@THE GUSS REPORT-All manner of emergencies arose during Friday’s torrential rainstorm, including car-swallowing sinkholes, swift-water rescues and downed power lines. Many, perhaps most, were unpredictable.
But shortly after Friday’s remarkably brief City Council meeting adjourned, in which half of the chatter was ceremonial, one of those emergency situations turned deadly in Sherman Oaks when a massive tree was ripped from its sidewalk, crushing nearby parked cars and taking down power lines that charged flooding water and electrocuted a 55-year old man.
But according to a local tree trimmer who came by the scene early on Saturday morning, his company gave the City of Los Angeles ample and repeated warnings about the dangerous conditions that led to the man’s death. Some of these warnings, the man reportedly told neighbors, were in writing. In a KNBC report that aired late on Friday, several neighbors said that they too warned the city about the tree.
While the address in front of which the deadly incident took place is technically on N. Sepulveda Boulevard, this Google Maps photo from the west side of the street shows that the massive tree towering over adjacent power lines was located on the east side curb of a service road immediately east of Sepulveda Blvd.
The tree was so immense that by the time it was flattened, it tore through its own sidewalk, the service road and its two parking lanes, a wide median, another parking lane and onto the wider portion of Sepulveda Boulevard.
Neighbors say the tree trimmer pointed to the trees he claims to have recently pruned directly across the street, advising that the city knew the collapsed tree should have been similarly reduced or removed altogether, but did nothing.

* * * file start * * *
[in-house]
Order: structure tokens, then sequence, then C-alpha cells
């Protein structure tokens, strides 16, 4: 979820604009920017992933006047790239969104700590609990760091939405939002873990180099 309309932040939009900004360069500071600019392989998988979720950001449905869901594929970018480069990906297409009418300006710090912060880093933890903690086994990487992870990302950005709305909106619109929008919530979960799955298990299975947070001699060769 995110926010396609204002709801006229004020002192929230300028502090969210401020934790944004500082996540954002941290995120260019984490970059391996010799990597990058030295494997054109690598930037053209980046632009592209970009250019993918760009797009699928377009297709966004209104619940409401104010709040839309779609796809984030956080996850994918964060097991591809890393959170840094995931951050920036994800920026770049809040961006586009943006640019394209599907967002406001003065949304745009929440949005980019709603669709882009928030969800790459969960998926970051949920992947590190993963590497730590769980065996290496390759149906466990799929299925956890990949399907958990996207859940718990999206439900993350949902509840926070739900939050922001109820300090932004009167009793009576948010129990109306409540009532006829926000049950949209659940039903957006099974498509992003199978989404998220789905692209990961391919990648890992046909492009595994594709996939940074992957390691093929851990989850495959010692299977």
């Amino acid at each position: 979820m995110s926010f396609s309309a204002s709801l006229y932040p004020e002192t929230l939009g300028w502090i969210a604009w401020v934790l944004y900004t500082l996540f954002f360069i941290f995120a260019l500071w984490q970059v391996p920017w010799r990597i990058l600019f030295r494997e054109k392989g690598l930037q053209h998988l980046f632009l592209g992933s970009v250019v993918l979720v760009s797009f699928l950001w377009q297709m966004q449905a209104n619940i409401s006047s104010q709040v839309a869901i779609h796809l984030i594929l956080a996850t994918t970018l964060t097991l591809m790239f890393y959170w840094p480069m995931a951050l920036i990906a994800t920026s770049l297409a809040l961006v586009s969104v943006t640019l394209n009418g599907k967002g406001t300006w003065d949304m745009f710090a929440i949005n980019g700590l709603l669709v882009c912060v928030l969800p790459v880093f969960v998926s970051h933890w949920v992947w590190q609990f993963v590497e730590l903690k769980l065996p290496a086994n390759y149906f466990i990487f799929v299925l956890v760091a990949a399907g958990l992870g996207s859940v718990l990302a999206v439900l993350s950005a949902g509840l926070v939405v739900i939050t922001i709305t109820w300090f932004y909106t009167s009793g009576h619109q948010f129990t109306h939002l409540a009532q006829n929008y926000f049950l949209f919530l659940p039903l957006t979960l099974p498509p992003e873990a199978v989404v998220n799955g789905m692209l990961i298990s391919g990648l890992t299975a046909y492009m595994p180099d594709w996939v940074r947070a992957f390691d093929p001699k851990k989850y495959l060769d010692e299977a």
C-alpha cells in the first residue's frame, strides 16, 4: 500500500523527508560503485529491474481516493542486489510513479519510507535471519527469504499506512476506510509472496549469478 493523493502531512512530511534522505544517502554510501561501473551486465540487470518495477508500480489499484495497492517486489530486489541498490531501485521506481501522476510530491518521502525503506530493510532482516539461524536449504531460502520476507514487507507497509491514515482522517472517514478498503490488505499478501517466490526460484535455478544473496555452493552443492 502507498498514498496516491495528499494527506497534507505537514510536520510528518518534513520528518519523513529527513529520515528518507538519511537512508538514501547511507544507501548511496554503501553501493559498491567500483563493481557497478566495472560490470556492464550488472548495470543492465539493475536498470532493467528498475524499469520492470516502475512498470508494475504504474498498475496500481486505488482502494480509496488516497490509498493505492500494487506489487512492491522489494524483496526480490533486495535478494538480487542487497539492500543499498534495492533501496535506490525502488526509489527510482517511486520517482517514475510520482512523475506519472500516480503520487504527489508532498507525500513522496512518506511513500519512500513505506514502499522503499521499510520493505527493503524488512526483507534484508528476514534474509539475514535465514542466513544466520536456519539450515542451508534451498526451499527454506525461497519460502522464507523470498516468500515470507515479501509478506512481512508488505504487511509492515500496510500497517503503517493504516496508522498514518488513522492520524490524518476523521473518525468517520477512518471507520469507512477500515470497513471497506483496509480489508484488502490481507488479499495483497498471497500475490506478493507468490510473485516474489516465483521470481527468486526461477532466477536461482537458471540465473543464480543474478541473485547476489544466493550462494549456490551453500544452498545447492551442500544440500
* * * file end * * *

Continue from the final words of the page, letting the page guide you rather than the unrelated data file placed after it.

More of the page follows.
Los Angeles Mayor Eric Garcetti, whose TV commercials asking Angelenos for another term in the upcoming March primary are currently flooding the airwaves, originally ran on being a “back to basics” mayor. He has repeatedly banged that drum – despite continuous fails of that promise – throughout his term, giving that responsibility in 2015 to his oft-overwhelmed deputy Barbara Romero. This LA Times article announcing her appointment coincided with Garcetti’s launch of his re-election fundraising. (Romero did not reply to a Sunday morning request to field questions.)
One of Garcetti’s leading challengers in the March primary, Mitchell Schwartz, says Garcetti is doing much better at his campaign fundraising than he is at delivering those core services to the constituents. “Our ‘back to basics’ Mayor has not delivered improvement on these basic quality of life issues,” he said. “Our pensions now consume 20% of the budget, taking money from other needed services. Instead of traveling to raise money for his current and future campaigns, perhaps Mr. Garcetti should spend a little more time in the city addressing the pressing concerns of residents.”
In the meantime, four blocks away from the scene of Friday's deadly tree collapse two other massive trees are severely pressing through the sidewalk of an oversized McMansion similar to the one I described in a recent CityWatch article as the city's most hideous.
Whether Garcetti, Romero and the LA City Council do anything about them (or the scores of others endangering the city) in advance of another deadly tragedy remains to be seen.
(Daniel Guss, MBA, is a contributor to CityWatch, KFI AM-640, Huffington Post and elsewhere. Follow him on Twitter @TheGussReport. His opinions are his own and do not necessarily reflect the views of CityWatch.) Edited for CityWatch by Linda Abrams.